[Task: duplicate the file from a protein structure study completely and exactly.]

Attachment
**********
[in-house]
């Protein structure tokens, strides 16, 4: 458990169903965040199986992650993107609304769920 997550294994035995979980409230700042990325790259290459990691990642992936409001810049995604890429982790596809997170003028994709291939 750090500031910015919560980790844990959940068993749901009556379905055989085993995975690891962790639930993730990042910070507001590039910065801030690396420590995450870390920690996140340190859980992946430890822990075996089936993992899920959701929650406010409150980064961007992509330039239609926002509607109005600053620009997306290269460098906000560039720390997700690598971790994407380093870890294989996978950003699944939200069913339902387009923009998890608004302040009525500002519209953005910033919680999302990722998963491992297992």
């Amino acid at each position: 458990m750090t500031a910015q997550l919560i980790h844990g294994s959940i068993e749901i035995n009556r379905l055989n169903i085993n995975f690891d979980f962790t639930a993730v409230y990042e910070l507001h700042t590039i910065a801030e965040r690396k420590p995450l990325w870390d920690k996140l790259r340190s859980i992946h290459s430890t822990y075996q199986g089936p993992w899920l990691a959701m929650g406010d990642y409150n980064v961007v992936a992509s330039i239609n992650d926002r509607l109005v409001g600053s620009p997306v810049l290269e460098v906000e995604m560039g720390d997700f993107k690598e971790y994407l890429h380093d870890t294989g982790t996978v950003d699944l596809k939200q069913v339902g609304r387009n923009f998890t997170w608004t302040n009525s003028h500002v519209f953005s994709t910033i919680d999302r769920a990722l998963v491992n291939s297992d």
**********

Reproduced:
[in-house]
């Protein structure tokens, strides 16, 4: 458990169903965040199986992650993107609304769920 997550294994035995979980409230700042990325790259290459990691990642992936409001810049995604890429982790596809997170003028994709291939 750090500031910015919560980790844990959940068993749901009556379905055989085993995975690891962790639930993730990042910070507001590039910065801030690396420590995450870390920690996140340190859980992946430890822990075996089936993992899920959701929650406010409150980064961007992509330039239609926002509607109005600053620009997306290269460098906000560039720390997700690598971790994407380093870890294989996978950003699944939200069913339902387009923009998890608004302040009525500002519209953005910033919680999302990722998963491992297992």
């Amino acid at each position: 458990m750090t500031a910015q997550l919560i980790h844990g294994s959940i068993e749901i035995n009556r379905l055989n169903i085993n995975f690891d979980f962790t639930a993730v409230y990042e910070l507001h700042t590039i910065a801030e965040r690396k420590p995450l990325w870390d920690k996140l790259r340190s859980i992946h290459s430890t822990y075996q199986g089936p993992w899920l990691a959701m929650g406010d990642y409150n980064v961007v992936a992509s330039i239609n992650d926002r509607l109005v409001g600053s620009p997306v810049l290269e460098v906000e995604m560039g720390d997700f993107k690598e971790y994407l890429h380093d870890t294989g982790t996978v950003d699944l596809k939200q069913v339902g609304r387009n923009f998890t997170w608004t302040n009525s003028h500002v519209f953005s994709t910033i919680d999302r769920a990722l998963v491992n291939s297992d």